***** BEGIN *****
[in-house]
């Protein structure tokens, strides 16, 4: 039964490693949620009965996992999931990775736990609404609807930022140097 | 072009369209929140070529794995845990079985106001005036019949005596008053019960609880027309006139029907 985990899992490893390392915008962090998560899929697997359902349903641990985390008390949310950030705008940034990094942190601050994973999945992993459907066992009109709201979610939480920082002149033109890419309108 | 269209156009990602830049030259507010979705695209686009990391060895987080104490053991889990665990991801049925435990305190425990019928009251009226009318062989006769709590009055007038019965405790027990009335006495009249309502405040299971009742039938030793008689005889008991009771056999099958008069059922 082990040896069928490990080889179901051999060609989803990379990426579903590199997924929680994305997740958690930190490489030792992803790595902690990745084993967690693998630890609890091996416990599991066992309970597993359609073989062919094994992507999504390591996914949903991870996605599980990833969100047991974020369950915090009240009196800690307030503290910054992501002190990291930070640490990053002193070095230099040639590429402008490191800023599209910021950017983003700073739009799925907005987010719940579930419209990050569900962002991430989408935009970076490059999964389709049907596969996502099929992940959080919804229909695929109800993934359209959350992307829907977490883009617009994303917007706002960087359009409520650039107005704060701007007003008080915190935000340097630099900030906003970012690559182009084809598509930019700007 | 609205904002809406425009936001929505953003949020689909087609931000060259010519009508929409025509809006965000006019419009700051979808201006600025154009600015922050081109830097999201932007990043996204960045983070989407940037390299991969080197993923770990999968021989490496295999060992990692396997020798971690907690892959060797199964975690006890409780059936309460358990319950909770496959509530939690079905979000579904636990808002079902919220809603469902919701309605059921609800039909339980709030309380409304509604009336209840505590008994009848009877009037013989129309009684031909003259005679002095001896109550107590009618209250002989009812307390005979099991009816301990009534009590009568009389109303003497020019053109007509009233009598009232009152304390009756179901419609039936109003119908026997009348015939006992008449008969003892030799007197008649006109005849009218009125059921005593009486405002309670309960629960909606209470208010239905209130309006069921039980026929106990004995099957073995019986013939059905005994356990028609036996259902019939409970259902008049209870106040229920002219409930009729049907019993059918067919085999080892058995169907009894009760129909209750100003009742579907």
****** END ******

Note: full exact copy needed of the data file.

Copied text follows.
[in-house]
């Protein structure tokens, strides 16, 4: 039964490693949620009965996992999931990775736990609404609807930022140097 | 072009369209929140070529794995845990079985106001005036019949005596008053019960609880027309006139029907 985990899992490893390392915008962090998560899929697997359902349903641990985390008390949310950030705008940034990094942190601050994973999945992993459907066992009109709201979610939480920082002149033109890419309108 | 269209156009990602830049030259507010979705695209686009990391060895987080104490053991889990665990991801049925435990305190425990019928009251009226009318062989006769709590009055007038019965405790027990009335006495009249309502405040299971009742039938030793008689005889008991009771056999099958008069059922 082990040896069928490990080889179901051999060609989803990379990426579903590199997924929680994305997740958690930190490489030792992803790595902690990745084993967690693998630890609890091996416990599991066992309970597993359609073989062919094994992507999504390591996914949903991870996605599980990833969100047991974020369950915090009240009196800690307030503290910054992501002190990291930070640490990053002193070095230099040639590429402008490191800023599209910021950017983003700073739009799925907005987010719940579930419209990050569900962002991430989408935009970076490059999964389709049907596969996502099929992940959080919804229909695929109800993934359209959350992307829907977490883009617009994303917007706002960087359009409520650039107005704060701007007003008080915190935000340097630099900030906003970012690559182009084809598509930019700007 | 609205904002809406425009936001929505953003949020689909087609931000060259010519009508929409025509809006965000006019419009700051979808201006600025154009600015922050081109830097999201932007990043996204960045983070989407940037390299991969080197993923770990999968021989490496295999060992990692396997020798971690907690892959060797199964975690006890409780059936309460358990319950909770496959509530939690079905979000579904636990808002079902919220809603469902919701309605059921609800039909339980709030309380409304509604009336209840505590008994009848009877009037013989129309009684031909003259005679002095001896109550107590009618209250002989009812307390005979099991009816301990009534009590009568009389109303003497020019053109007509009233009598009232009152304390009756179901419609039936109003119908026997009348015939006992008449008969003892030799007197008649006109005849009218009125059921005593009486405002309670309960629960909606209470208010239905209130309006069921039980026929106990004995099957073995019986013939059905005994356990028609036996259902019939409970259902008049209870106040229920002219409930009729049907019993059918067919085999080892058995169907009894009760129909209750100003009742579907």